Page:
By Giovanni Dubon
In a surprising move, President Obama finished his Latin American tour in the small Central American country of El Salvador after visiting Brazil and Chile. It is glaringly obvious that Colombia, a strong supporter of American foreign policy against terrorism and recipient of U.S. grants to fight terrorism, was completely missing from this trip. The Obama administration has not given an official reason for the President’s specific visit. The Salvadoran government has mentioned the main topic of discussion will be drug trafficking and hemispheric regional security but other countries such as Mexico, Colombia, or Bolivia are more qualified to discuss these issues and have more resources to aid the United States. The Obama trip to El Salvador has more to do with the ‘special relationship’ that has developed between El Salvador and the United States. El Salvador opted to follow an accommodation tactic to U.S. interests and on economic and militia demands because the benefit of accommodation outweighed the cost economically and politically. In other words, the benefits of remittances and International Monetary Fund (IMF) loans, work permits for Salvadorans who reside in the United States, and support despite regime change from Nationalist Republican Alliance (ARENA) to Farabundo Martí National Liberation Front (FMLN), outweighed the cost of liberalization of its economy and military support for the Iraq war. Obama visited El Salvador because of its strong support of American policy throughout the last 20 years and the stability shown from the transition from a conservative right party to a center left political party.
Lack of official responses questioning the President’s stop in this small Central American country has sparked much speculation. Press Secretary Jay Carney stated, “The President and First Lady will travel to Brazil, Chile and El Salvador March 19-23, where the President will meet with the leaders and speak to the peoples of these countries to discuss a broad range of issues including economic prosperity and job creation through increased trade and partnerships, energy and security cooperation, shared values and other issues of regional and global concern.” The topic of discussion is at the discretion of President Obama. Most of these issues mentioned pertain specifically to Brazil, which as the largest country in the region and fastest growing economy has the most potential to act as a regional power in the upcoming decades. The term “shared values” stands out as a credible reason for Obama’s visit to El Salvador because it assumes that El Salvador has had various alternatives for economic success but has chosen an alliance with the United States because of its similar values. In this sense, shared values describes El Salvador’s continuous efforts to adhere to the economic reform recommendations by the Washington Consensus and the military contribution to the war in Iraq and Afghanistan. It also alludes that the peaceful party transition in the recent election was a result of a common appreciation for democracy. Obama will stop in El Salvador because of the support it has provided the United States in the past 20 years in forms of economic reforms and military contribution.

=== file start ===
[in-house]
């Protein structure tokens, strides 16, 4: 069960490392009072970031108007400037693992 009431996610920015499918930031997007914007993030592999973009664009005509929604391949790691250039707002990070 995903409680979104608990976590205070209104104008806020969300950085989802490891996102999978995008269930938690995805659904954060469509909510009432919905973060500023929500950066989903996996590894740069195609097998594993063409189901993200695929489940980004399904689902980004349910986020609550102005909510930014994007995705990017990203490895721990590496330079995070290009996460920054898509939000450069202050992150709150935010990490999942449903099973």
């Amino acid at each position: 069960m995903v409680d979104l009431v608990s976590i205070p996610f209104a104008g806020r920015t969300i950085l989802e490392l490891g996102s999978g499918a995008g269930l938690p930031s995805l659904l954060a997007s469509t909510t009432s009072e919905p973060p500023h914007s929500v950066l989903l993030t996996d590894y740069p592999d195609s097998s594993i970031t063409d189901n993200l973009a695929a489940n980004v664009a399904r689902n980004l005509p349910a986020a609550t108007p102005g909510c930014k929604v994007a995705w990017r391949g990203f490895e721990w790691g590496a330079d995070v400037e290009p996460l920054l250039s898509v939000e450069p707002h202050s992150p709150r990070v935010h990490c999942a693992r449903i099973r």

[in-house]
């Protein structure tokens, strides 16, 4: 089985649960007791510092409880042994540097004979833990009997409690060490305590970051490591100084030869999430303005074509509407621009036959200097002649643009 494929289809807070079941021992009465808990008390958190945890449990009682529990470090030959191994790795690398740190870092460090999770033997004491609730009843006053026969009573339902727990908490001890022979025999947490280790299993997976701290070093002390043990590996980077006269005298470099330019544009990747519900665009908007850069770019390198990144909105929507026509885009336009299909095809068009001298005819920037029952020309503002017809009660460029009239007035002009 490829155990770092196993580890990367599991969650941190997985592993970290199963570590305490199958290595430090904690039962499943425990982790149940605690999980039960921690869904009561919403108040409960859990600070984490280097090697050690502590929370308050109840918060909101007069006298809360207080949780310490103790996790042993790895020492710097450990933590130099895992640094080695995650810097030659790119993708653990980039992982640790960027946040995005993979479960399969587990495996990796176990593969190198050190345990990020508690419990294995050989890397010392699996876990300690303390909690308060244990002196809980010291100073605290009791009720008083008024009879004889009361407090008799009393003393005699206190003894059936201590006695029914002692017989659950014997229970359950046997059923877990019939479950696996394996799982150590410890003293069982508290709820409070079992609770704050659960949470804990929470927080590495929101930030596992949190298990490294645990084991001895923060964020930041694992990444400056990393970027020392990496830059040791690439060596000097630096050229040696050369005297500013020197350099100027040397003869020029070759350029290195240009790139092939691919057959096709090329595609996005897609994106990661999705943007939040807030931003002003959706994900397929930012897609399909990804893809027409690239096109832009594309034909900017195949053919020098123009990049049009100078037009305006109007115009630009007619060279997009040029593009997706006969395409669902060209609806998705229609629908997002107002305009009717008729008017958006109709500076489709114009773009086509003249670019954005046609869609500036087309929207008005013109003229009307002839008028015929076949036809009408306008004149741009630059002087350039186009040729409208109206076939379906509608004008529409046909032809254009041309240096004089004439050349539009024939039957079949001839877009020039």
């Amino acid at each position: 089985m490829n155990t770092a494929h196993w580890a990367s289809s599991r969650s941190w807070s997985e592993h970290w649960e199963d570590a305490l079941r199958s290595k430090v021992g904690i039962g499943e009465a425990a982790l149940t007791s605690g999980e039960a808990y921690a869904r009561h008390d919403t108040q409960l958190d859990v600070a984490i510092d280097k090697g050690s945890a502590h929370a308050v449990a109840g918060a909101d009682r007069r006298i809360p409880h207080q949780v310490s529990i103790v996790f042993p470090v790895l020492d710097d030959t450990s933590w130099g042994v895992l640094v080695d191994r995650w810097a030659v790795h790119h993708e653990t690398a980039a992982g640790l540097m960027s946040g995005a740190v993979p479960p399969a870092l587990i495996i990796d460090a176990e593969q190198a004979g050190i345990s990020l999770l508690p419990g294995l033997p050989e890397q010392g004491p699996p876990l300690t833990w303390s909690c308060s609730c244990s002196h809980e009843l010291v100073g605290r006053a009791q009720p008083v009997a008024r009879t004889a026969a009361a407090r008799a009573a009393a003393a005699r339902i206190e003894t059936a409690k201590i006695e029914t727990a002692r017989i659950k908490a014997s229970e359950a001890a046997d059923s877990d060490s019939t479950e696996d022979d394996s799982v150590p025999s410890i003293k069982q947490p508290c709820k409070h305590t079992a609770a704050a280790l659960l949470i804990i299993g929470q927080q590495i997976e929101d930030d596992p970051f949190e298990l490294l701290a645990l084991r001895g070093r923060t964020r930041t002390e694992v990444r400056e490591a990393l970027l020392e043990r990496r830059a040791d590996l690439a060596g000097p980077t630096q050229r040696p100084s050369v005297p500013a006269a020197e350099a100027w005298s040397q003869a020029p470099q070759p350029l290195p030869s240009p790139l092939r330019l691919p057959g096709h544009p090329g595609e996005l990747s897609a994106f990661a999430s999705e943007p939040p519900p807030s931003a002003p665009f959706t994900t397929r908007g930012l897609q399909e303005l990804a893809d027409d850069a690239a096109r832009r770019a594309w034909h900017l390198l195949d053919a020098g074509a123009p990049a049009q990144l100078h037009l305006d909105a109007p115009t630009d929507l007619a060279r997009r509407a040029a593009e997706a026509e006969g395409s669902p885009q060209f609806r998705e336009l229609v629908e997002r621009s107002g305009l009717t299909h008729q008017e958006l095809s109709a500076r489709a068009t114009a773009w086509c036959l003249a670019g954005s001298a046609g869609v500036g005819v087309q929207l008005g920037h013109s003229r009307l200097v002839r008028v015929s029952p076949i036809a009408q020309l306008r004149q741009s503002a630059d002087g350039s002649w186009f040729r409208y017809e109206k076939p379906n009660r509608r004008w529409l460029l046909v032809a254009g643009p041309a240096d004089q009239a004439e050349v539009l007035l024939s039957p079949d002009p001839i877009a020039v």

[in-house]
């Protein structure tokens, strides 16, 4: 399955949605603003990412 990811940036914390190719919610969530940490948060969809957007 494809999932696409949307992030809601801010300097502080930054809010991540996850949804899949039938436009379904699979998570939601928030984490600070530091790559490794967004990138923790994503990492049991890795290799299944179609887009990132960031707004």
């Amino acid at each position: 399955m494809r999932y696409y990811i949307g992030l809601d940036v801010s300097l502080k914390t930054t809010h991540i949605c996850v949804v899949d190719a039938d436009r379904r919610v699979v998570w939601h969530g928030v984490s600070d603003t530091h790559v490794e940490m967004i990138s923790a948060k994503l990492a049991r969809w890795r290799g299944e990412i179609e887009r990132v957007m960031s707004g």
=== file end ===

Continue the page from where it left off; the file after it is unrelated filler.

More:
El Salvador accommodated economic demands made by the United States, under the Washington Consensus, in order to show its strong anti-communist stance in the 1990’s after the civil war was won by the conservative pro-United States ARENA government. The end of the Cold War put Latin American countries at a disadvantage because it was not a focal point of power or importance to the United States. The emergence of a global economy meant El Salvador had to decide what would be more beneficial for its own development. Since the U.S. government had assisted the conservative government during the civil war, it seemed as if the only way to repay the monetary assistance and weapons was to accede to the liberalization demands made by the Washington Consensus. UCSD Professor Peter Smith points out in Talons of the Eagle, “[Aligning with the United States] looked attractive because it assured some form of integration with the world economy.” The institutions of neo-liberal policies helped diversify the El Salvadoran economy which helped reduce poverty by fifty percent from 1992-2006. In 2001, El Salvador abandoned the colon and adopted the dollar as its currency hoping to benefit more from its exports, and the benefits have outweighed the cost of liberalization. El Salvador now has the third largest economy in Central America. The United States is the single largest importer of Salvadoran products, thus making the country very dependent on the American economy. An Obama visit would send a message to the Salvadoran government that their benefits are a result of the recommendations given by the Washington Consensus. The economic development of El Salvador can therefore be attributed to the interconnected economy that was fostered with the United States. El Salvador needed the United States if it wanted to compete in the new post-Cold War global economy and receive assistance to recover from the civil war.